FORTUNE — Steve Judge, president of the Private Equity Growth Capital Council, today wrote an op-ed arguing that carried interest should continue to be treated by the IRS as a capital gain. Nothing particularly new in his fundamental argument, so it’s not worth relitigating my disagreement.
But Judge did add one wrinkle that should be noted (and then disabused). From his piece:
“Changing the tax treatment of carried interest would not generate the significant revenue needed to close our huge budget shortfall. Some of the latest proposals on carried interest would deprive private equity, venture capital and real estate partnerships of the same long-term capital gains treatment available to other kinds of businesses – and would only pay for merely 3.1 hours a year in federal government operations.”
Sorry, but this is a straw man.
No one has ever suggested that changing the tax treatment of carried interest would “close our huge budget shortfall.” In fact, based on estimates,you couldn’t have closed “the huge budget shortfall” in fiscal 2012 by mothballing the entire U.S. Defense Department.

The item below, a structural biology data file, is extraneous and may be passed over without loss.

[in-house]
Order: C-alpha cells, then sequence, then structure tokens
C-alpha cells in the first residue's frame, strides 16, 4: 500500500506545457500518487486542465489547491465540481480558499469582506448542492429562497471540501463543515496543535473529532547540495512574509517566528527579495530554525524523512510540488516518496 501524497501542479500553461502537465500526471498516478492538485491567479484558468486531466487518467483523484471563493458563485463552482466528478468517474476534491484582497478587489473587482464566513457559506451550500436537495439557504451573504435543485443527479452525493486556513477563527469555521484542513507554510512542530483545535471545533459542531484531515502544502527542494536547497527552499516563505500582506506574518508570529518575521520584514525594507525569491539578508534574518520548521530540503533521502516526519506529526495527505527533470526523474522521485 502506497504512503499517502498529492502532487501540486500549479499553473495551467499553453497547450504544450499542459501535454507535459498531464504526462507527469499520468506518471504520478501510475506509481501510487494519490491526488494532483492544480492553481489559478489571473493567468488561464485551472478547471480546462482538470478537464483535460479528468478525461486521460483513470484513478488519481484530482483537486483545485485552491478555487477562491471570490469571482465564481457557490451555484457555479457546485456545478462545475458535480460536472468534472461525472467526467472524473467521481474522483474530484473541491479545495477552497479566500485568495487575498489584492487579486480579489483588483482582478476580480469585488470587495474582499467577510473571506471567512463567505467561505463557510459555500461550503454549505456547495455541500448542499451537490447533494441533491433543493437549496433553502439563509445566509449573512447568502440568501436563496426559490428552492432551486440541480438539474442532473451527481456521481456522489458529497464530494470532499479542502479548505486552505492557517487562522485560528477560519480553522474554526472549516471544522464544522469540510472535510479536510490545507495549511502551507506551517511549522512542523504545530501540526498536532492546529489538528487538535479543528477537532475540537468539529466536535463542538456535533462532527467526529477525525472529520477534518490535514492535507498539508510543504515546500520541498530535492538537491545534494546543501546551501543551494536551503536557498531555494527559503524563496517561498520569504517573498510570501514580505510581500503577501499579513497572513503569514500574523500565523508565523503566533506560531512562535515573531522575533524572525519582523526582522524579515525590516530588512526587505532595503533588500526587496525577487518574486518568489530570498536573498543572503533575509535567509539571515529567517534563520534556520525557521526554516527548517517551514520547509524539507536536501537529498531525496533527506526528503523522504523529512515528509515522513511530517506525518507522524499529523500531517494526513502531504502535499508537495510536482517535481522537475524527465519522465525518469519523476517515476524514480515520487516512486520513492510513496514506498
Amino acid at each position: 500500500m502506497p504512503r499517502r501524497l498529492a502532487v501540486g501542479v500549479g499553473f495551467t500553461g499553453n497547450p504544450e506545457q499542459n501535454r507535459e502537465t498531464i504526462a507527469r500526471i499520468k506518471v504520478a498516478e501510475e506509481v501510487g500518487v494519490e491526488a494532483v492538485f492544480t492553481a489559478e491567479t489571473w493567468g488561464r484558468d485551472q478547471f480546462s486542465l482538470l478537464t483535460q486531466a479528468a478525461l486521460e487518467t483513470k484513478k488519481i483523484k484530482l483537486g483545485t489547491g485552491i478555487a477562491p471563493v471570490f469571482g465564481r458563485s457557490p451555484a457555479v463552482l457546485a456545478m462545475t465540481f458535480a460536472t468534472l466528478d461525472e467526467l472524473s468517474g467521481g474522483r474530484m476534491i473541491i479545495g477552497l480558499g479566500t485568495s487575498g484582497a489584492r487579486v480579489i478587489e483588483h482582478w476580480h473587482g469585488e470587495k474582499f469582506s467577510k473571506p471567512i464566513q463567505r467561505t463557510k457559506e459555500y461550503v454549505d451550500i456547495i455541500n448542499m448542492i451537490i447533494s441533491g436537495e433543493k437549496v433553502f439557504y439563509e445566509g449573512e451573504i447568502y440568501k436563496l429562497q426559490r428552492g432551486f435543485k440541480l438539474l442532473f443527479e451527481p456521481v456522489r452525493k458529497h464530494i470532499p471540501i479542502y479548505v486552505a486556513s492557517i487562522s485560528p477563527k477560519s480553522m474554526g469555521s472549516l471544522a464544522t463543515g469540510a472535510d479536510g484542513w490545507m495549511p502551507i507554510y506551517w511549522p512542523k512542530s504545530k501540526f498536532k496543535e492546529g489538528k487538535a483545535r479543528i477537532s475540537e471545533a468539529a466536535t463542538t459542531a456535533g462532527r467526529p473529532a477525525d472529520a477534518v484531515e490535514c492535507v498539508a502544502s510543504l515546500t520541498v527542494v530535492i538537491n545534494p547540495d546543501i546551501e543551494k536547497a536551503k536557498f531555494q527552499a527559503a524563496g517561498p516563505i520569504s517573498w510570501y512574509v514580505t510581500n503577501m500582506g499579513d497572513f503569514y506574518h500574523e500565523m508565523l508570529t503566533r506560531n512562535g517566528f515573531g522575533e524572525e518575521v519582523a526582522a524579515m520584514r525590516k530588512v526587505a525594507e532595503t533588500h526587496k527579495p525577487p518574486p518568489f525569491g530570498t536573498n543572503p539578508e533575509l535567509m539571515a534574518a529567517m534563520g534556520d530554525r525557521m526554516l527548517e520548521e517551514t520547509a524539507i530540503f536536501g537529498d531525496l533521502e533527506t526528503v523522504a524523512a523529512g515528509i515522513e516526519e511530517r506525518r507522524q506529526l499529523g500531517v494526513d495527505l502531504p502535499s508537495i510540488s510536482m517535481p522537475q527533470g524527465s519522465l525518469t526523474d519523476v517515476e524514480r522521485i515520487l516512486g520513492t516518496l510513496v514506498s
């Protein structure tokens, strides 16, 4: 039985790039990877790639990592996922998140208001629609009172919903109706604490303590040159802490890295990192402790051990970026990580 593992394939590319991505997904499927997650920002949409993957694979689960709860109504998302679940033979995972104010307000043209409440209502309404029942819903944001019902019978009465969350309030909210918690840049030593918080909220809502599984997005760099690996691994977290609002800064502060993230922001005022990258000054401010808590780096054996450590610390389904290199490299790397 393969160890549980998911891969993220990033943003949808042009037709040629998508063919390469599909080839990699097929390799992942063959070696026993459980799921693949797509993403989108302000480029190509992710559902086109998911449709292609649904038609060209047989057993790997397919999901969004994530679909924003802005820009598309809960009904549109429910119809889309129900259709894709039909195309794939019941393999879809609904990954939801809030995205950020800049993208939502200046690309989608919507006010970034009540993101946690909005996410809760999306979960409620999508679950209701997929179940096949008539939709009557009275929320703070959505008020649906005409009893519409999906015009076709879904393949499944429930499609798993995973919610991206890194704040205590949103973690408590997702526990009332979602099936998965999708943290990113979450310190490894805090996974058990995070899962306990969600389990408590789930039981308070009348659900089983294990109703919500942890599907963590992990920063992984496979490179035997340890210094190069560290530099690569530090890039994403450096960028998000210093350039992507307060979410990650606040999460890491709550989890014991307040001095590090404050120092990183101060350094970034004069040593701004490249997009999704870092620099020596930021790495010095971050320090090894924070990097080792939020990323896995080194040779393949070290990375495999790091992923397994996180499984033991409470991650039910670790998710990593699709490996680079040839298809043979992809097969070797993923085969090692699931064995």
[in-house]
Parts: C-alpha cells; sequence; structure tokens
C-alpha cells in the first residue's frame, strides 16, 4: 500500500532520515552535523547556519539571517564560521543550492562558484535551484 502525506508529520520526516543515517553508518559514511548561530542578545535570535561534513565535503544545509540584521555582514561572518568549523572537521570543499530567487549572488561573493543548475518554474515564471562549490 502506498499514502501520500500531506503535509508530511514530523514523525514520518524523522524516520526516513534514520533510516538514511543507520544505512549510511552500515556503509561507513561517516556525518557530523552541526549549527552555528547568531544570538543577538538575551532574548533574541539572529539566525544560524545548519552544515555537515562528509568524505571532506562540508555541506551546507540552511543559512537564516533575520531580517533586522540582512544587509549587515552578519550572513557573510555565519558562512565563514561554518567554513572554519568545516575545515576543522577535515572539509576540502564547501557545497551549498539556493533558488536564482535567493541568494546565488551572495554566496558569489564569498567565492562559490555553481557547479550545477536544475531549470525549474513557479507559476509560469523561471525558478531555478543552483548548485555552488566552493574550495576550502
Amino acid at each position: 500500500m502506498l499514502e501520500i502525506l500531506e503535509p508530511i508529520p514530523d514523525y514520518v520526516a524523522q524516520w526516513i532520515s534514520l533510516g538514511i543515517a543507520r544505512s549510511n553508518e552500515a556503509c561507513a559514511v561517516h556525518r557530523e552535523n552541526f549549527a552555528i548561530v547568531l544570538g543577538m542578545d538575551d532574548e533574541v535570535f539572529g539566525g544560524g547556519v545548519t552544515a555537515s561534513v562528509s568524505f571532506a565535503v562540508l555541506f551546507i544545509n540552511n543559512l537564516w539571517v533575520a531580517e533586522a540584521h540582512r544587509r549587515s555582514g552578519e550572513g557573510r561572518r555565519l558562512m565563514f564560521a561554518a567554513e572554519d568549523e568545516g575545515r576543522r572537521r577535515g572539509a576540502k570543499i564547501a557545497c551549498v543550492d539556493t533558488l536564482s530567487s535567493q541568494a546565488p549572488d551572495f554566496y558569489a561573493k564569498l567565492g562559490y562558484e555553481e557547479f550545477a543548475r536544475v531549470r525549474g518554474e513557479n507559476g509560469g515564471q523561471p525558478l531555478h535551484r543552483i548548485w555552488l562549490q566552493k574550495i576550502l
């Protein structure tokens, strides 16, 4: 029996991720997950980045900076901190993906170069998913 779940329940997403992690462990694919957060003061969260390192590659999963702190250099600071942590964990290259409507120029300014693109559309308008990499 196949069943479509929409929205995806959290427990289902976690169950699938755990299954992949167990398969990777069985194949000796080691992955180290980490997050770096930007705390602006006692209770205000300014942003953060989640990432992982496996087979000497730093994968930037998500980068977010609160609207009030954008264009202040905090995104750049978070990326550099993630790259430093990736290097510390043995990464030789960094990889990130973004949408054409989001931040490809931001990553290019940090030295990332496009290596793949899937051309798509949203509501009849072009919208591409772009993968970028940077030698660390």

Instead, the case for carried interest tax reform largely has been on the basis of tax code equality. Private equity investors and others should pay ordinary tax rates on their services to investors, just as a mutual fund manager or financial advisor would. Or just like an employee would on a performance-based bonus. And if that happens to provide a few extra billion dollars to U.S. Treasury coffers, so much the better.
But, again, I don’t want to get bogged down in the real debate over this issue. Just want to point out that this secondary ‘debate’ doesn’t really exist.
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